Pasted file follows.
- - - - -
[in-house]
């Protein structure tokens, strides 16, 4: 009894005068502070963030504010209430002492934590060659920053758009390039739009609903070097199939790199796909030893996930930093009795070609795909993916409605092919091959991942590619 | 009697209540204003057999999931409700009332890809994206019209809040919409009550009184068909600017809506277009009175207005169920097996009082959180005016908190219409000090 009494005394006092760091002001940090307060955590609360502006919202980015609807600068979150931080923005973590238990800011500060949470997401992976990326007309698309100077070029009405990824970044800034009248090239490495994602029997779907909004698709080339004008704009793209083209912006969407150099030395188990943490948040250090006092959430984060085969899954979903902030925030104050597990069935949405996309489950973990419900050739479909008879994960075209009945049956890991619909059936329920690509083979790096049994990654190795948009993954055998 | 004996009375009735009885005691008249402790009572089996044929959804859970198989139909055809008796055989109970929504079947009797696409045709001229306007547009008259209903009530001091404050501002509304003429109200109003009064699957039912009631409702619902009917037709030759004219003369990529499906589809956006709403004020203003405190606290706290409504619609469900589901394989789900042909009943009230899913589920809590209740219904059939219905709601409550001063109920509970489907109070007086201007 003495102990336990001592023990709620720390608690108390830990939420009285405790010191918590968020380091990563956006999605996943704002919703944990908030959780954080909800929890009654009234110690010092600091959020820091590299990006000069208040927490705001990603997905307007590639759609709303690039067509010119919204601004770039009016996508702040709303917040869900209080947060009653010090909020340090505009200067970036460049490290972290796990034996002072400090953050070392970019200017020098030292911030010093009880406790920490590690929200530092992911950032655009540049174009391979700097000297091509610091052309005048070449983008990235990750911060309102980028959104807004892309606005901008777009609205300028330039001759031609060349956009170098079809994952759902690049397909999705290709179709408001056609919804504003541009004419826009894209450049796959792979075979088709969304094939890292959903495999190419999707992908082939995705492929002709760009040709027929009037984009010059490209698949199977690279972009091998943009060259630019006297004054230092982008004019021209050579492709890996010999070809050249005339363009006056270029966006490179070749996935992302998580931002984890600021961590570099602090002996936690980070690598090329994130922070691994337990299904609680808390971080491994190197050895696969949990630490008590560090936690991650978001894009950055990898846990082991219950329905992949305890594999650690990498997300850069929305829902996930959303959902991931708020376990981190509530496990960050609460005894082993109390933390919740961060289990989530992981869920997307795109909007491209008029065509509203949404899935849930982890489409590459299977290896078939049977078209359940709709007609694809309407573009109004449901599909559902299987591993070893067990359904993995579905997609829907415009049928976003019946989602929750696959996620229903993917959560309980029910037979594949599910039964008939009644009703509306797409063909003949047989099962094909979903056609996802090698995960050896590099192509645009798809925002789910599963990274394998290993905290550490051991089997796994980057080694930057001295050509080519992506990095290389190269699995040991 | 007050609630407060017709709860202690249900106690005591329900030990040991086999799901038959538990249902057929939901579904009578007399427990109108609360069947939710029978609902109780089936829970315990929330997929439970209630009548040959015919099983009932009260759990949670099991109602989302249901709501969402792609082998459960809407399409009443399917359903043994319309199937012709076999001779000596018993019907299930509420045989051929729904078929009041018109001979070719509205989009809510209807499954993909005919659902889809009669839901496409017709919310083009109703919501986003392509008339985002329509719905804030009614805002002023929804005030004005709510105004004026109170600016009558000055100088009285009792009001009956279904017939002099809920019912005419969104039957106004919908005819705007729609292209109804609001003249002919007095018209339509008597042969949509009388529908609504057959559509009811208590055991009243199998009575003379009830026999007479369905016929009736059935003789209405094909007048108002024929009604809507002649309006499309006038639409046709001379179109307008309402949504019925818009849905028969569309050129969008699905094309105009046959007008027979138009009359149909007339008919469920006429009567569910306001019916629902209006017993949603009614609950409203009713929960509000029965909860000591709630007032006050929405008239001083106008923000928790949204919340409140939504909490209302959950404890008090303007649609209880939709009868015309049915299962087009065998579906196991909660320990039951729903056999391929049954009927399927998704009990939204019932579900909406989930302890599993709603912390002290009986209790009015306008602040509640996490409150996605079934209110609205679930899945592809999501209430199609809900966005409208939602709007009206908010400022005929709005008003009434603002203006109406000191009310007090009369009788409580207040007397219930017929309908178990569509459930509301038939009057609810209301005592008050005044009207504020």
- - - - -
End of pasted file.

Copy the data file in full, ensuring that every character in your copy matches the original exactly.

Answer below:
[in-house]
């Protein structure tokens, strides 16, 4: 009894005068502070963030504010209430002492934590060659920053758009390039739009609903070097199939790199796909030893996930930093009795070609795909993916409605092919091959991942590619 | 009697209540204003057999999931409700009332890809994206019209809040919409009550009184068909600017809506277009009175207005169920097996009082959180005016908190219409000090 009494005394006092760091002001940090307060955590609360502006919202980015609807600068979150931080923005973590238990800011500060949470997401992976990326007309698309100077070029009405990824970044800034009248090239490495994602029997779907909004698709080339004008704009793209083209912006969407150099030395188990943490948040250090006092959430984060085969899954979903902030925030104050597990069935949405996309489950973990419900050739479909008879994960075209009945049956890991619909059936329920690509083979790096049994990654190795948009993954055998 | 004996009375009735009885005691008249402790009572089996044929959804859970198989139909055809008796055989109970929504079947009797696409045709001229306007547009008259209903009530001091404050501002509304003429109200109003009064699957039912009631409702619902009917037709030759004219003369990529499906589809956006709403004020203003405190606290706290409504619609469900589901394989789900042909009943009230899913589920809590209740219904059939219905709601409550001063109920509970489907109070007086201007 003495102990336990001592023990709620720390608690108390830990939420009285405790010191918590968020380091990563956006999605996943704002919703944990908030959780954080909800929890009654009234110690010092600091959020820091590299990006000069208040927490705001990603997905307007590639759609709303690039067509010119919204601004770039009016996508702040709303917040869900209080947060009653010090909020340090505009200067970036460049490290972290796990034996002072400090953050070392970019200017020098030292911030010093009880406790920490590690929200530092992911950032655009540049174009391979700097000297091509610091052309005048070449983008990235990750911060309102980028959104807004892309606005901008777009609205300028330039001759031609060349956009170098079809994952759902690049397909999705290709179709408001056609919804504003541009004419826009894209450049796959792979075979088709969304094939890292959903495999190419999707992908082939995705492929002709760009040709027929009037984009010059490209698949199977690279972009091998943009060259630019006297004054230092982008004019021209050579492709890996010999070809050249005339363009006056270029966006490179070749996935992302998580931002984890600021961590570099602090002996936690980070690598090329994130922070691994337990299904609680808390971080491994190197050895696969949990630490008590560090936690991650978001894009950055990898846990082991219950329905992949305890594999650690990498997300850069929305829902996930959303959902991931708020376990981190509530496990960050609460005894082993109390933390919740961060289990989530992981869920997307795109909007491209008029065509509203949404899935849930982890489409590459299977290896078939049977078209359940709709007609694809309407573009109004449901599909559902299987591993070893067990359904993995579905997609829907415009049928976003019946989602929750696959996620229903993917959560309980029910037979594949599910039964008939009644009703509306797409063909003949047989099962094909979903056609996802090698995960050896590099192509645009798809925002789910599963990274394998290993905290550490051991089997796994980057080694930057001295050509080519992506990095290389190269699995040991 | 007050609630407060017709709860202690249900106690005591329900030990040991086999799901038959538990249902057929939901579904009578007399427990109108609360069947939710029978609902109780089936829970315990929330997929439970209630009548040959015919099983009932009260759990949670099991109602989302249901709501969402792609082998459960809407399409009443399917359903043994319309199937012709076999001779000596018993019907299930509420045989051929729904078929009041018109001979070719509205989009809510209807499954993909005919659902889809009669839901496409017709919310083009109703919501986003392509008339985002329509719905804030009614805002002023929804005030004005709510105004004026109170600016009558000055100088009285009792009001009956279904017939002099809920019912005419969104039957106004919908005819705007729609292209109804609001003249002919007095018209339509008597042969949509009388529908609504057959559509009811208590055991009243199998009575003379009830026999007479369905016929009736059935003789209405094909007048108002024929009604809507002649309006499309006038639409046709001379179109307008309402949504019925818009849905028969569309050129969008699905094309105009046959007008027979138009009359149909007339008919469920006429009567569910306001019916629902209006017993949603009614609950409203009713929960509000029965909860000591709630007032006050929405008239001083106008923000928790949204919340409140939504909490209302959950404890008090303007649609209880939709009868015309049915299962087009065998579906196991909660320990039951729903056999391929049954009927399927998704009990939204019932579900909406989930302890599993709603912390002290009986209790009015306008602040509640996490409150996605079934209110609205679930899945592809999501209430199609809900966005409208939602709007009206908010400022005929709005008003009434603002203006109406000191009310007090009369009788409580207040007397219930017929309908178990569509459930509301038939009057609810209301005592008050005044009207504020």